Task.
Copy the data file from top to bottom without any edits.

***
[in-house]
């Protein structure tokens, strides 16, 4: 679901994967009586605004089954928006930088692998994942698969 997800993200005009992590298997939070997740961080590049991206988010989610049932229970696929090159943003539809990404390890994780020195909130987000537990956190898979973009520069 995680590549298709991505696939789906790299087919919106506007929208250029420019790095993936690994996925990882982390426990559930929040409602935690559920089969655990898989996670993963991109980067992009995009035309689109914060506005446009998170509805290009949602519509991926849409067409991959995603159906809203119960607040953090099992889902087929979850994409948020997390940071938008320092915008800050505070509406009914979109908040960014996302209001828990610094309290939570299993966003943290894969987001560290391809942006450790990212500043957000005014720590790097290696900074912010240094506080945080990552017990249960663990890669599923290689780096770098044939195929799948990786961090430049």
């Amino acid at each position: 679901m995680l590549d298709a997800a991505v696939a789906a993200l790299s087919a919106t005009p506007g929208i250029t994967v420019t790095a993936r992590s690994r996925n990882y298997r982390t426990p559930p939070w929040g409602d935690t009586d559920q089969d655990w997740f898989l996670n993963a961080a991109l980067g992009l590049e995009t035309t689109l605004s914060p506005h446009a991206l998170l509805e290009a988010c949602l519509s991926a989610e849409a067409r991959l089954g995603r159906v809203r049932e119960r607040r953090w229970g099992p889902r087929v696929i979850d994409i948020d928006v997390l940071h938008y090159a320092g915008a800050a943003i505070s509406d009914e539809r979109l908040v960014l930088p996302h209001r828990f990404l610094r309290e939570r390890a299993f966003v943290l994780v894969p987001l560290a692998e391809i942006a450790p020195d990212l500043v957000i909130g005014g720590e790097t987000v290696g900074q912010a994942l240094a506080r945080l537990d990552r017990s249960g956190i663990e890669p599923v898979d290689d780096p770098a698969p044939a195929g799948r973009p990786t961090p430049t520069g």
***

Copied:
[in-house]
């Protein structure tokens, strides 16, 4: 679901994967009586605004089954928006930088692998994942698969 997800993200005009992590298997939070997740961080590049991206988010989610049932229970696929090159943003539809990404390890994780020195909130987000537990956190898979973009520069 995680590549298709991505696939789906790299087919919106506007929208250029420019790095993936690994996925990882982390426990559930929040409602935690559920089969655990898989996670993963991109980067992009995009035309689109914060506005446009998170509805290009949602519509991926849409067409991959995603159906809203119960607040953090099992889902087929979850994409948020997390940071938008320092915008800050505070509406009914979109908040960014996302209001828990610094309290939570299993966003943290894969987001560290391809942006450790990212500043957000005014720590790097290696900074912010240094506080945080990552017990249960663990890669599923290689780096770098044939195929799948990786961090430049």
């Amino acid at each position: 679901m995680l590549d298709a997800a991505v696939a789906a993200l790299s087919a919106t005009p506007g929208i250029t994967v420019t790095a993936r992590s690994r996925n990882y298997r982390t426990p559930p939070w929040g409602d935690t009586d559920q089969d655990w997740f898989l996670n993963a961080a991109l980067g992009l590049e995009t035309t689109l605004s914060p506005h446009a991206l998170l509805e290009a988010c949602l519509s991926a989610e849409a067409r991959l089954g995603r159906v809203r049932e119960r607040r953090w229970g099992p889902r087929v696929i979850d994409i948020d928006v997390l940071h938008y090159a320092g915008a800050a943003i505070s509406d009914e539809r979109l908040v960014l930088p996302h209001r828990f990404l610094r309290e939570r390890a299993f966003v943290l994780v894969p987001l560290a692998e391809i942006a450790p020195d990212l500043v957000i909130g005014g720590e790097t987000v290696g900074q912010a994942l240094a506080r945080l537990d990552r017990s249960g956190i663990e890669p599923v898979d290689d780096p770098a698969p044939a195929g799948r973009p990786t961090p430049t520069g």